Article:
Physics Review QuestionUnit:
MechanicsYear:
1993 Question#:
17Question:
Each diagram below shows a different block being pushed by a force across a surface
at a constant velocity.In which two diagrams is the force of friction the same? (1
) A and B(2
) B and D(3
) A and D(4
) C and DWhat is this question really asking?
Explanation by: Jessica S [ Return to question menu
]Answer 1
A and B INCORRECT Since the object is moving at a constant velocity, the net force is zero. Therefore, the force of friction must be equal in magnitude but opposite in direction to the pushing force. This is the only way that the net force could be zero. In Diagrams A and B, the pushing forces are not equal. Therefore, the forces of friction are also unequal. Do not get tricked by the masses in these pictures--In diagrams A and D, the masses of the objects are the same. However this is trivial; it has no effect on the force of friction. return to top
Answer 2
B and D INCORRECT Since the object is moving at a constant velocity, the net force is zero. Therefore, the force of friction must be equal in magnitude but opposite in direction to the pushing force. This is the only way that the net force could be zero. In Diagrams B and D, the pushing forces are not equal, therefore, the forces of friction in these diagrams are also unequal. Do not get tricked by trying to make this complicated. If you multiplied the force and the mass of the objects in these diagrams, you would yield the same number. However, this is unimportant to the answer in this question, which depends only on the pushing force. return to top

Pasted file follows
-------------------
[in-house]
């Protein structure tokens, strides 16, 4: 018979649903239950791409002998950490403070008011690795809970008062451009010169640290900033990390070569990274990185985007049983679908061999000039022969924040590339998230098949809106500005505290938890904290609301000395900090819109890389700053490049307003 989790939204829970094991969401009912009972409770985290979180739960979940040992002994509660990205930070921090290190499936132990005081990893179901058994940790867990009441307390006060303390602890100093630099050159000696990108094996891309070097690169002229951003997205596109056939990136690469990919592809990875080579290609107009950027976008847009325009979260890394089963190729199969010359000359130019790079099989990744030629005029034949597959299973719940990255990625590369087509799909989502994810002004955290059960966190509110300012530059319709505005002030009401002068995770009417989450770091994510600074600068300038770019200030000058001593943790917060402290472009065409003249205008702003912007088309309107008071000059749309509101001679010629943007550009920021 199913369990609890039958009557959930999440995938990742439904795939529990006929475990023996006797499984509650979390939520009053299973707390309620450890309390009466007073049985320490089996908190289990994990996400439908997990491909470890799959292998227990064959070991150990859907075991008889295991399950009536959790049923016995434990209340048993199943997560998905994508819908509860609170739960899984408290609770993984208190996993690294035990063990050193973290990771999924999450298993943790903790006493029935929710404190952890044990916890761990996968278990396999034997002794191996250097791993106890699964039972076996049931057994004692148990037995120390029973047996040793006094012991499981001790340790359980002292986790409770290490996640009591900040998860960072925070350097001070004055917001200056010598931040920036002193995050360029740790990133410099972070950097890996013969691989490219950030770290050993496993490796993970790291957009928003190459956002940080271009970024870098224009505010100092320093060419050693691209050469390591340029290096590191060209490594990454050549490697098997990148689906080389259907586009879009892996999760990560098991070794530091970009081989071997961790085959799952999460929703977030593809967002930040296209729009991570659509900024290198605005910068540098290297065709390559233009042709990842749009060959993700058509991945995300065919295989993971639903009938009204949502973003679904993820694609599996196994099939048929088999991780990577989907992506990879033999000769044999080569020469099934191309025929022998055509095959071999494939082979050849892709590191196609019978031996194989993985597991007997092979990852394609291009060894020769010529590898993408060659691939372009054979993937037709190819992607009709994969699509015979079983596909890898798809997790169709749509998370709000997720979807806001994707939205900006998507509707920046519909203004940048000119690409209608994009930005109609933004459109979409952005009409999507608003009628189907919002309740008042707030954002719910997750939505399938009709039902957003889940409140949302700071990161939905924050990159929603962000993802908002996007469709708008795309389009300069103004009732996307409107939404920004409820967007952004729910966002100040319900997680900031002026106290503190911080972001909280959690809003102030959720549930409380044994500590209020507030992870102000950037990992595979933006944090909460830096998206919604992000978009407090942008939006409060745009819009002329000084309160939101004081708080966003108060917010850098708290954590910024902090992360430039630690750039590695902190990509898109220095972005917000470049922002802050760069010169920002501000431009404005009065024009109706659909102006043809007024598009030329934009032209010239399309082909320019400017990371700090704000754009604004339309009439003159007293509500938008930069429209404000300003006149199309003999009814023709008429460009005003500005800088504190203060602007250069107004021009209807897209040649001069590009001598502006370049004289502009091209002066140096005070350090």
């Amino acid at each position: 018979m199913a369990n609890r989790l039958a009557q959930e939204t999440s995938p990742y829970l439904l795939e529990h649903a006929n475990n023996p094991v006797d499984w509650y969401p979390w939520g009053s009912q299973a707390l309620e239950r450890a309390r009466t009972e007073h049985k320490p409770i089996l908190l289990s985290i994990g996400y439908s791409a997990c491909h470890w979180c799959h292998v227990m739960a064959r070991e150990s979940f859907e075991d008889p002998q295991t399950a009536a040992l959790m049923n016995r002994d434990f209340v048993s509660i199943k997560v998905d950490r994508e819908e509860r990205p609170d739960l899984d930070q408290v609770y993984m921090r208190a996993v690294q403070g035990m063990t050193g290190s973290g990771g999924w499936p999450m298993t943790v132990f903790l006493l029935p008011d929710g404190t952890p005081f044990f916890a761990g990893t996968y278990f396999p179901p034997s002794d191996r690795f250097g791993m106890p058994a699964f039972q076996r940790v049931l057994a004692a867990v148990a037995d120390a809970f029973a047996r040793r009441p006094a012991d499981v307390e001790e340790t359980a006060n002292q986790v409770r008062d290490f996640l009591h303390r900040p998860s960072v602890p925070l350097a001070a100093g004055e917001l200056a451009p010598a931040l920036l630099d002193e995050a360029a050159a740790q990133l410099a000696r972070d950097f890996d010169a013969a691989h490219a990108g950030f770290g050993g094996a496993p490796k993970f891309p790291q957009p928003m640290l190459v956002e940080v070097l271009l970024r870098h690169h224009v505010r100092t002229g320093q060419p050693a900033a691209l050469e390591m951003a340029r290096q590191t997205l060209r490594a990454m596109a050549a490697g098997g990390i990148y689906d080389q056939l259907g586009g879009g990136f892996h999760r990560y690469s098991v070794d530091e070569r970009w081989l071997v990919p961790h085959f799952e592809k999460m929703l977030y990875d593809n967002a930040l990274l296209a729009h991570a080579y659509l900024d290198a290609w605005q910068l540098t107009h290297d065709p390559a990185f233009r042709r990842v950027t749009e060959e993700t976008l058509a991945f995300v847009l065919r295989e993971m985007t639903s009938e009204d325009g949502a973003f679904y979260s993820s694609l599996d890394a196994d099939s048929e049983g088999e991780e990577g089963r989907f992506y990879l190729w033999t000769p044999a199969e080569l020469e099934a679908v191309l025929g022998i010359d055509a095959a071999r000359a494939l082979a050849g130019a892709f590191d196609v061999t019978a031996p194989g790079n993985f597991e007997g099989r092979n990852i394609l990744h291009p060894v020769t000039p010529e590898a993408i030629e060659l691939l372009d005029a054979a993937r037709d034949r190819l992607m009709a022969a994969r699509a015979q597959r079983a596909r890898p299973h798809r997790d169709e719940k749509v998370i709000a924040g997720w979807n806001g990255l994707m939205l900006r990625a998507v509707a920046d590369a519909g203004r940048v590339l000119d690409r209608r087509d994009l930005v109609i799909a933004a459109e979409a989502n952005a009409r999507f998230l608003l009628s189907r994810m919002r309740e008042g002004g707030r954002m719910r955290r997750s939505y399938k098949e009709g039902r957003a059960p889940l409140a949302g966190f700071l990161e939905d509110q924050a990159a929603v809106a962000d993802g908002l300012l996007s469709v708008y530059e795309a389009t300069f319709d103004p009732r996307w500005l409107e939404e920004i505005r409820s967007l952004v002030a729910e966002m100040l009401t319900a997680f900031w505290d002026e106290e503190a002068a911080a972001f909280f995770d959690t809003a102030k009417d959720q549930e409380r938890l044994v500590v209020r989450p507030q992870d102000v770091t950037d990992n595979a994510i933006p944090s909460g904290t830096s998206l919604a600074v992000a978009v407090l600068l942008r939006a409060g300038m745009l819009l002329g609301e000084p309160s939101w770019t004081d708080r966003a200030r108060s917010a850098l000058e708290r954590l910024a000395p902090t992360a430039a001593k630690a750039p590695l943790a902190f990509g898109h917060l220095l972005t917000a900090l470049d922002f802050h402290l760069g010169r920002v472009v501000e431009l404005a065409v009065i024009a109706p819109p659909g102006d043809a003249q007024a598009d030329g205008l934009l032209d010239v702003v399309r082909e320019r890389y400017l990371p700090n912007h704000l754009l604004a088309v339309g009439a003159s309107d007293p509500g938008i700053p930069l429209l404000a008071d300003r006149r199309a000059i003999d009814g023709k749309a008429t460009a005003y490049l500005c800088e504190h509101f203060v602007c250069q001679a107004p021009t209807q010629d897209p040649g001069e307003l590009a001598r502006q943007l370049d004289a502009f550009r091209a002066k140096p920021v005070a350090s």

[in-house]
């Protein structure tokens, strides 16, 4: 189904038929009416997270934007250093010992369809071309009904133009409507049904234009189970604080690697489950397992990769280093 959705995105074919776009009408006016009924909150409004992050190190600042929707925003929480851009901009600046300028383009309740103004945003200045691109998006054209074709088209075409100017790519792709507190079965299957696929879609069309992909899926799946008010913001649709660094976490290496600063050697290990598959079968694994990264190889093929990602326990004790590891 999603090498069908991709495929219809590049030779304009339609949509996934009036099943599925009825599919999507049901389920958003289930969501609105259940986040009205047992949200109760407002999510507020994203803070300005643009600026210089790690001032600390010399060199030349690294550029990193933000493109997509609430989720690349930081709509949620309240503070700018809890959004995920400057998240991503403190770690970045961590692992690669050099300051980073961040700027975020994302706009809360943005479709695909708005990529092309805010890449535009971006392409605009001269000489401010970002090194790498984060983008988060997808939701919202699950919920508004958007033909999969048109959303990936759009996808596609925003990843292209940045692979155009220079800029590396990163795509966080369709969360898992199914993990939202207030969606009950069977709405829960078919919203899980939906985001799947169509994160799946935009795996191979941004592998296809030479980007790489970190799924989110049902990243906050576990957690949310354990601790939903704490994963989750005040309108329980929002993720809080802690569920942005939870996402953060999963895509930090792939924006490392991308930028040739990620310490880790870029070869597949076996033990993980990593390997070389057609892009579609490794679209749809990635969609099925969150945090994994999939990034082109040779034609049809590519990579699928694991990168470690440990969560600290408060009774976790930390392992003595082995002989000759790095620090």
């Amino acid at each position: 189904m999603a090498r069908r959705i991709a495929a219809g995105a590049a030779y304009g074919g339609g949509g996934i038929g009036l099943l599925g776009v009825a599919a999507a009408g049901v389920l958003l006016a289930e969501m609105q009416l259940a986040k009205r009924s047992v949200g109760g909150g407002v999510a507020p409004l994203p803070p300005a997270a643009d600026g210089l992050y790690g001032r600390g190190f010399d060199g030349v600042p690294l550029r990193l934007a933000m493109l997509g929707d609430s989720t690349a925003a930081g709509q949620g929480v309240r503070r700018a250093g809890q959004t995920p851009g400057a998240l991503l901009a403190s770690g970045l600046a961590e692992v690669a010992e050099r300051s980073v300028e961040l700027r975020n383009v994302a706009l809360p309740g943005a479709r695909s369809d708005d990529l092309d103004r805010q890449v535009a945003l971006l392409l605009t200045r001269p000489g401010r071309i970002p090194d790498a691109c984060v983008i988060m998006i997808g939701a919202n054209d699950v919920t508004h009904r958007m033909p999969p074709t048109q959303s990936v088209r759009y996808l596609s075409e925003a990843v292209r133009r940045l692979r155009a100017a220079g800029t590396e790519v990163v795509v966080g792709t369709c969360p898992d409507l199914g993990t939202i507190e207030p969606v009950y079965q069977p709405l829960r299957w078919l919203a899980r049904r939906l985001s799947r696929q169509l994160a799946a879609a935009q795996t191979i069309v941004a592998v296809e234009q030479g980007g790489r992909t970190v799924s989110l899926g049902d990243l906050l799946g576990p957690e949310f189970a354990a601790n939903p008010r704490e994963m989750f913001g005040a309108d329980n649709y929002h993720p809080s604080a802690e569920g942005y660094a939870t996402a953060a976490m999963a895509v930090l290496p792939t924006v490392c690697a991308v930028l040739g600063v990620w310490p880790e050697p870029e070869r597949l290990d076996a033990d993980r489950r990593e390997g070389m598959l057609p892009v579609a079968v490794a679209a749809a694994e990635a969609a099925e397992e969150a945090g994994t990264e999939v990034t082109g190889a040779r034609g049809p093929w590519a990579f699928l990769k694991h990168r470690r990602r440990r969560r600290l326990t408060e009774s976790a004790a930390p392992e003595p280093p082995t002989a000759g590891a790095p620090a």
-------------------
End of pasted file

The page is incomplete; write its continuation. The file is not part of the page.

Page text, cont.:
Answer 3
A and D CORRECT Since the object is moving at a constant velocity, the net force is zero. Therefore, the force of friction must be equal in magnitude but opposite in direction to the pushing force. This is the only way that the net force could be zero. In diagrams A and D, the pushing forces are equal, therefore, the forces of friction in these diagrams are aso equal. return to top
Answer 4
C and D INCORRECT Since the object is moving at a constant velocity, the net force is zero. Therefore, the force of friction must be equal in magnitude but opposite in direction to the pushing force. This is the only way that the net force could be zero. In Diagrams C and D, the pushing forces arenot equal, therefore, the forces of friction in these diagrams are also unequal. return to top
What's this question really asking?
This Question is testing your knowledge of forces, by being able to recognize that the net force is zero when the velocity is constant. return to top |

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